22 Feb 2016

North Korea: Why Human Rights Must Come First

It’s now time for US policy on North Korea to adopt a comprehensive approach that treats human rights as a practical requirement, and not as a negotiations obstacle.
19 Apr 2016

Putin Consolidates Domestic Power


In a little noticed move, Vladimir Putin has established an entirely new security structure that further consolidates his personal grip on domestic control.
18 Nov 2015

Dissidents, Scholars, Human Rights Activists Call for Obama to Urge Rights Reform During Hanoi Visit

On the eve of Obama's trip to Hanoi, leading intellectuals, dissidents, and human rights activists request Obama use the Asia summits to call for the government of Vietnam to respect human rights.
24 Feb 2016

Russia's Social Media vs. the Kremlin's Domestic Information War

Like their Soviet ancestors, the Kremlin has warped its citizens' worldview with a relentless information war. Can the propaganda be countered via Russia's social media platforms?
27 Aug 2014

China’s Third Era: The End of Reform, Growth, and Stability

After Mao and Deng Xiaoping, the People’s Republic of China has now entered its third era, a period to be marked by economic decline, political turbulence, and external belligerence.
1 Apr 2016

Ukraine's Needed Media Offensive

The Kremlin's efforts to undermine and subordinate Ukraine should be countered, in part, by viable English-language reporting from Ukraine and the West should support it.
30 Dec 2015

The Pas de Deux in Burma

Both the process leading to Burma's recent elections and the actual results give reason to be hopeful that Aung San Suu Kyi and Thein Sein can advance reforms further.
10 Feb 2016

Moscow on the Tigris: Russia Joins the Terror Nexus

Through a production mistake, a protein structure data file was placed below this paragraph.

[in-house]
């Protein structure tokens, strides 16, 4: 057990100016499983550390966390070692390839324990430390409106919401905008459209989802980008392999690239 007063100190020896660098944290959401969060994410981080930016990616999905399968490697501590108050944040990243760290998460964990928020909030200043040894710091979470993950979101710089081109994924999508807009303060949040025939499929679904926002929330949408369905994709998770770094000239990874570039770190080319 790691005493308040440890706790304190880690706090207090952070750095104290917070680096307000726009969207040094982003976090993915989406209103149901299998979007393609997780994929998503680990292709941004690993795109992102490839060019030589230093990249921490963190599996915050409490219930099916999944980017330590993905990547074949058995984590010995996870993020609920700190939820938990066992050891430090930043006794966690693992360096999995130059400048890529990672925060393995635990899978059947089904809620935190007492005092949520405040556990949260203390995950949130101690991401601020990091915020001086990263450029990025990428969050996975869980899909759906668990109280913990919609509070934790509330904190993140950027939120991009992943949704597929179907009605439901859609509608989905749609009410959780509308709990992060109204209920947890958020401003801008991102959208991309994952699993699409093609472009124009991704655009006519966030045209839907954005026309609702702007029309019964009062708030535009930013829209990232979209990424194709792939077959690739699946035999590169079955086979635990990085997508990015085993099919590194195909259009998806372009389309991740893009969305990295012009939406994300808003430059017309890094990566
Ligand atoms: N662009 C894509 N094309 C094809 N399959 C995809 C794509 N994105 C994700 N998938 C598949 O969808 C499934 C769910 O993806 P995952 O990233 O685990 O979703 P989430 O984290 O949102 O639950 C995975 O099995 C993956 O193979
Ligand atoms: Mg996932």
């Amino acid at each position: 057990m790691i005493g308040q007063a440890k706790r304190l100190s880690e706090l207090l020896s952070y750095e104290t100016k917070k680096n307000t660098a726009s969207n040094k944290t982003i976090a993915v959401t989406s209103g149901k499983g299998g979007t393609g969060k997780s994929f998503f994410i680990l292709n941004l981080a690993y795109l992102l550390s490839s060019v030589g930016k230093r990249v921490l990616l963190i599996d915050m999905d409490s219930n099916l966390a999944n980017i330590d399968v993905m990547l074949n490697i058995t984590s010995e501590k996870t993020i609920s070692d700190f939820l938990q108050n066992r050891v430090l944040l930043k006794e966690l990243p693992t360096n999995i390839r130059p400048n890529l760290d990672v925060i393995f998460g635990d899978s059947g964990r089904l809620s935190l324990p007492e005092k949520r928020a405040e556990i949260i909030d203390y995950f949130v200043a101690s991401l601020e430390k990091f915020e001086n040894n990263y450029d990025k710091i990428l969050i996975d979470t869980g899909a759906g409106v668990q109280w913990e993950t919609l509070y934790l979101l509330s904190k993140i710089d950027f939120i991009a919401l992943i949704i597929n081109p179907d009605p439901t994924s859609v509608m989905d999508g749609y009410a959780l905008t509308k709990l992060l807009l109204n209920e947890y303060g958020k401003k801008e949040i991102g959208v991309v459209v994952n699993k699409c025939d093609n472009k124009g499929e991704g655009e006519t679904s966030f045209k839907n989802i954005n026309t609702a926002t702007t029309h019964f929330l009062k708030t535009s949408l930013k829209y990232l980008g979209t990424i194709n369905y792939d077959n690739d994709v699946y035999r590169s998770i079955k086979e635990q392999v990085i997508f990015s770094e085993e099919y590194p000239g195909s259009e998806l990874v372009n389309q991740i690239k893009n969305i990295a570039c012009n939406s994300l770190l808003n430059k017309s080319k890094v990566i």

While an exhausted United States simply wishes international migraines like the Syrian civil war would just go away, Russia is energized by the prospect of filling the vacuum.
1 May 2010

Ministry of Silly Wars: Britain in Central Asia

Forget the ghosts of Afghanistan: There's plenty to learn from the strange tale of the British in Tibet.
3 Mar 2016

The Continuing Battle for Human Rights in Russia

In spite of the murder, intimidation, and other assaults on freedom in Vladimir Putin’s Russia, there are many who bravely and actively work for a better future. They mustn’t be ignored or forgotten.
5 Oct 2015

From the Archive: Prophets and Poseurs

“The predicaments in which the United States finds itself enmeshed today,” Andrew Bacevich wrote in 2008, “demand that we let Niebuhr speak for himself.” It is still the case now.
31 Oct 2014

The Stubborn South: Why Seoul Needs to Mend Ties with Japan

While Tokyo bulks up against Chinese aggression, South Korea insists on prolonging historical grievances with the Japanese. It’s time for Seoul to put strategic interests first.
12 Feb 2016

Four Reasons Why the Syria Cease-fire Won't Work

The so-called Syria cease-fire agreement is a poorly disguised diplomatic ruse by the Kremlin to break down Western unity and resolve as it accomplishes its brutal ends in Syria and Ukraine.
1 Oct 2014

South Korea's Domestic Politics Undermine Strategic Interests

South Korea's politicians score political points when attacking Japan for mistreating Koreans 70 years ago, but they do so at the expense of their current security interests and standing in the region.
10 Feb 2016

The New Fight: Cuba and the Movement for Democracy

The Castro regime has lost whatever raison d’être it may once have had, is deeply corrupt, and now appears ideologically bankrupt to both the people of Cuba and the rest of the world. What’s next?

The Ukraine Example: Nuclear Disarmament Doesn’t Pay

Washington’s failure to fulfill its explicit security assurances in exchange for Ukraine dismantling its nuclear arsenal has greatly undermined US credibility and global nonproliferation.